What Does Alzheimer's Do to the Brain?
Damage to Brain Structure and Function
Alzheimer’s disease affects five million people in the U.S., according to the Alzheimer’s Association. The progressive disease disrupts memory and thinking, impairing and eventually killing brain cells. This impairment can lead to symptoms like forgetfulness, having difficulty with time, language problems, or an inability to recognize loved ones.
Read more to learn about the changes in brain structure, function, and chemistry that result from Alzheimer’s disease.
In Alzheimer’s disease, a protein called beta-amyloid shows up in irregular clumps or clusters in the brain. This protein comes from a precursor protein found in a fatty membrane that covers nerve cells.
The clumps of beta-amyloid fragments stick together to form plaque. These sticky clusters interrupt signals between synapses. Synapses are the spaces between nerve cells where information passes from one cell to another.
Cause or Effect?
Scientists are still not certain whether beta-amyloid plaque causes Alzheimer’s disease, or whether the irregular clusters in the brain result from the disease process. Investigators are also still sorting out whether clumped or unclumped versions of beta-amyloid cause Alzheimer’s.
Researchers do know that mutations in APP, the precursor protein that forms beta-amyloid plaque, causes early-onset Alzheimer’s, which is rare.
Tangles and Cell Death
In normal brain tissue, a protein called tau stabilizes microtubules. Microtubules are key parts of cell structure. In a diseased brain, these protein strands, or threads, become tangled. As a result, the orderly brain system of transporting cell nutrients along parallel structures—sometimes compared to railroad tracks—falls apart. Without critical nutrients, the brain cells die.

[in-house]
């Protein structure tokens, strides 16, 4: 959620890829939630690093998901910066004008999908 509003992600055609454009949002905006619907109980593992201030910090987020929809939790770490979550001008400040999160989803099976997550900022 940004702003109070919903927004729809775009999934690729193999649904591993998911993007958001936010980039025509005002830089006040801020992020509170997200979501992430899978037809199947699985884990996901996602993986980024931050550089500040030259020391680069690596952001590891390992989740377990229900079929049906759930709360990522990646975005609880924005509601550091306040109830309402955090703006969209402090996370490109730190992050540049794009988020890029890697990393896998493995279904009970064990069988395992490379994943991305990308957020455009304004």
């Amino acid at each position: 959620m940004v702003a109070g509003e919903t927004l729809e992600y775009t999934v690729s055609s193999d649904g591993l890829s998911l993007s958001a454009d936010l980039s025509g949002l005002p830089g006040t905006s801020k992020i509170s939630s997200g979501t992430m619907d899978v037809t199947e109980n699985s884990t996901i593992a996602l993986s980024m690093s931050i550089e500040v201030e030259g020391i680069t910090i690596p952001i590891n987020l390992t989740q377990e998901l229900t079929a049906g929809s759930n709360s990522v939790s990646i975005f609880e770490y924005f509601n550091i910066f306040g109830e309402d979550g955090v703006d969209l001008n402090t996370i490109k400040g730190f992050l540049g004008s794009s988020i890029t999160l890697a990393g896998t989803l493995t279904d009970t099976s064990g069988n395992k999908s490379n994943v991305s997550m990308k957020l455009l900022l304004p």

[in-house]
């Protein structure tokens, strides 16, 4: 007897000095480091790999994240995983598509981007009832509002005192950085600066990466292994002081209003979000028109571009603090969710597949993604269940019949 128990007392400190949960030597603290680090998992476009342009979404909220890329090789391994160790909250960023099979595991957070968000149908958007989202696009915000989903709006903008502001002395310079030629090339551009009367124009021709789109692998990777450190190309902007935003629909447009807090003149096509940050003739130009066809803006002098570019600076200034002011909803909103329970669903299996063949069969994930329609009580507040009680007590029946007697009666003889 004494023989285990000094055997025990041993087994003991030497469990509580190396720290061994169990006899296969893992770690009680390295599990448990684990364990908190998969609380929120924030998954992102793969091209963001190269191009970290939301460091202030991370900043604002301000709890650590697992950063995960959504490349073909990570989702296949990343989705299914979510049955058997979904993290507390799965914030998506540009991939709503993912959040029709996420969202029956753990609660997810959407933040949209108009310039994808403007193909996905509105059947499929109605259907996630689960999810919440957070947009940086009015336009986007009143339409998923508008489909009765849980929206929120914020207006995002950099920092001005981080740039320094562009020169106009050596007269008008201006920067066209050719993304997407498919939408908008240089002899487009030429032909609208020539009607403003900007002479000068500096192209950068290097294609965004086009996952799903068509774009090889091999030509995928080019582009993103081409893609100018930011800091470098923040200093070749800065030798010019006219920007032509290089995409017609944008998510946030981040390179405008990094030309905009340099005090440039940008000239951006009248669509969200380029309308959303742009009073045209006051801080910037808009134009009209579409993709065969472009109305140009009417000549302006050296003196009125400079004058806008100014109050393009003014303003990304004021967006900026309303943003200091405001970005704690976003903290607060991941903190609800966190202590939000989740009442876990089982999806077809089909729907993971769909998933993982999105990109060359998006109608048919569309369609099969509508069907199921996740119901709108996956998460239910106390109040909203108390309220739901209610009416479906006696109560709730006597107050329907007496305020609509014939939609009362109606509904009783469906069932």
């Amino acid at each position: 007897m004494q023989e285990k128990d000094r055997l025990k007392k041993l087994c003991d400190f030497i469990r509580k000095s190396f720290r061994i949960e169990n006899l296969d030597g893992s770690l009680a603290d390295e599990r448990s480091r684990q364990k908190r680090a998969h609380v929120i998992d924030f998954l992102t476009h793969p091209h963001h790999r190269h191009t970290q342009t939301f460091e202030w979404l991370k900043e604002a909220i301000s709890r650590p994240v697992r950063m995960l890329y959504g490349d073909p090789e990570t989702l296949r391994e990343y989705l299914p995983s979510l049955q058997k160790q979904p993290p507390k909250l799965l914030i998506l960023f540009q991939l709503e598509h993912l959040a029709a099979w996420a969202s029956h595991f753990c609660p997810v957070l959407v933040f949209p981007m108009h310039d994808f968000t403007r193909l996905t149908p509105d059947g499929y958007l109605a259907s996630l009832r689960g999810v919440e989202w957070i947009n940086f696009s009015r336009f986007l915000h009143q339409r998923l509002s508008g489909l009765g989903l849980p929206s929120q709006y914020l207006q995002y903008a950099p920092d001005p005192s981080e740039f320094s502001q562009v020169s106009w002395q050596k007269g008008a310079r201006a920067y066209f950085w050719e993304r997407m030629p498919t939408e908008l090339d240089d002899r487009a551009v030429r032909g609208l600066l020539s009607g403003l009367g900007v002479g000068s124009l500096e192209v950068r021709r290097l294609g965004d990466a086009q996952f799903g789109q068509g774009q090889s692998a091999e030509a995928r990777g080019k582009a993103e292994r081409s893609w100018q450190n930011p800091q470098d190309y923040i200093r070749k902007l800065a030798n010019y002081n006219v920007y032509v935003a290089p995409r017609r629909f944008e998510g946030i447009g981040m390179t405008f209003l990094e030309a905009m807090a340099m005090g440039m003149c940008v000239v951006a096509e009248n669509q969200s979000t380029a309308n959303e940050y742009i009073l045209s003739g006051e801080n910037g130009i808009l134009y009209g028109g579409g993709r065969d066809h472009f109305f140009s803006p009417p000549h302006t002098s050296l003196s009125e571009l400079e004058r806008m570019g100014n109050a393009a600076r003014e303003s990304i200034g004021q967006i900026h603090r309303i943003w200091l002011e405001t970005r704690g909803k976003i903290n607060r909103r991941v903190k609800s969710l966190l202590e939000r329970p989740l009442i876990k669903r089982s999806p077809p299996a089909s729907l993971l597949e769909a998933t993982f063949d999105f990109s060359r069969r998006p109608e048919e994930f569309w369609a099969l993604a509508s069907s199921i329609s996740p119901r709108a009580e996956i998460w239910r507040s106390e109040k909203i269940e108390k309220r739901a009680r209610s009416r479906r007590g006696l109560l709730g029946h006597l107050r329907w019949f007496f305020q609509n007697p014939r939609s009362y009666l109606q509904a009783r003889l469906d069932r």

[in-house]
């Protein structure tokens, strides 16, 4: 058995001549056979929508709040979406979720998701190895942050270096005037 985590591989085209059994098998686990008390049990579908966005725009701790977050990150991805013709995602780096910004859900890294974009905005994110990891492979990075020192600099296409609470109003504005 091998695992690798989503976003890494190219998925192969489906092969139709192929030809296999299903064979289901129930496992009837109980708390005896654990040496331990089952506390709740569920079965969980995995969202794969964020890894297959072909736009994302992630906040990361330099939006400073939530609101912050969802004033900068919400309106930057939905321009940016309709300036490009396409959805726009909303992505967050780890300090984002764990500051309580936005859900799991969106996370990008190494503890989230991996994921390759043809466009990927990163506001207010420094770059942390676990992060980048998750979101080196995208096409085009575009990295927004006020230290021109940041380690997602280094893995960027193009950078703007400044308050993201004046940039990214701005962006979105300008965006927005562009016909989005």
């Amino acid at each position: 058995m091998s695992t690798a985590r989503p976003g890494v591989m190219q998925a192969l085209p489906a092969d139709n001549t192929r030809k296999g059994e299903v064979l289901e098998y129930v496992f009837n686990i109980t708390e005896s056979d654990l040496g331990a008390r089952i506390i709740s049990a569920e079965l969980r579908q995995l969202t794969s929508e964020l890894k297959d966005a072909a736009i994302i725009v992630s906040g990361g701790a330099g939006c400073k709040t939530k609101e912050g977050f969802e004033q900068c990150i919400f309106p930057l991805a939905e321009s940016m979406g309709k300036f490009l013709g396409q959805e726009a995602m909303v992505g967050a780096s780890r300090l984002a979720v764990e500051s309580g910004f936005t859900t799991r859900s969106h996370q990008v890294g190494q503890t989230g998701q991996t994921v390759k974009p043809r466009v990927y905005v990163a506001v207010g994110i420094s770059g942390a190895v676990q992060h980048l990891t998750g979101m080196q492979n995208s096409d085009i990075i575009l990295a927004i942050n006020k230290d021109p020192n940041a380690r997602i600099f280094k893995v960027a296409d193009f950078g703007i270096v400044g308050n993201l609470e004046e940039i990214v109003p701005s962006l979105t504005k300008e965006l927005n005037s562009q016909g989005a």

Memory and thinking depend on transmission of signals among 100 billion neurons in the brain. Alzheimer’s interferes with cell signal transmission, as well as the activity of brain chemicals called neurotransmitters. The scrambled chemistry produces flawed signaling, so the brain’s messages are lost. This impacts the ability to learn, remember, and communicate.
Microglia are a type of cell that initiates immune response in the brain and spinal cord. When Alzheimer’s disease is present, microglia interpret the beta-amyloid plaque as cell injury. The microglia go into overdrive, stimulating excess inflammation that further damages brain cells. Some Alzheimer’s research currently focuses on how this inflammatory response can be reduced or controlled.
The Brain Shrinks
In advanced Alzheimer’s, the surface layer that covers the cerebrum, the largest part of the brain, withers and shrinks. This damage to the cortex plays havoc with the normal ability to plan ahead, recall, and concentrate.
Alzheimer’s disease also affects the hippocampus. This part of the brain plays an important role in memory. Alzheimer’s disease causes the hippocampus to shrivel, which harms the brain’s ability to create new memories.
Unfortunately, there is currently no cure for Alzheimer’s disease, and its brain damaging progress can’t be stopped. However, certain treatments, such as behavioral therapy and medication, can help ease the symptoms of the disease.
Some medications may help to ease symptoms of confusion and memory loss. These include cholinesterase inhibitors and memantine, which are sometimes used together.
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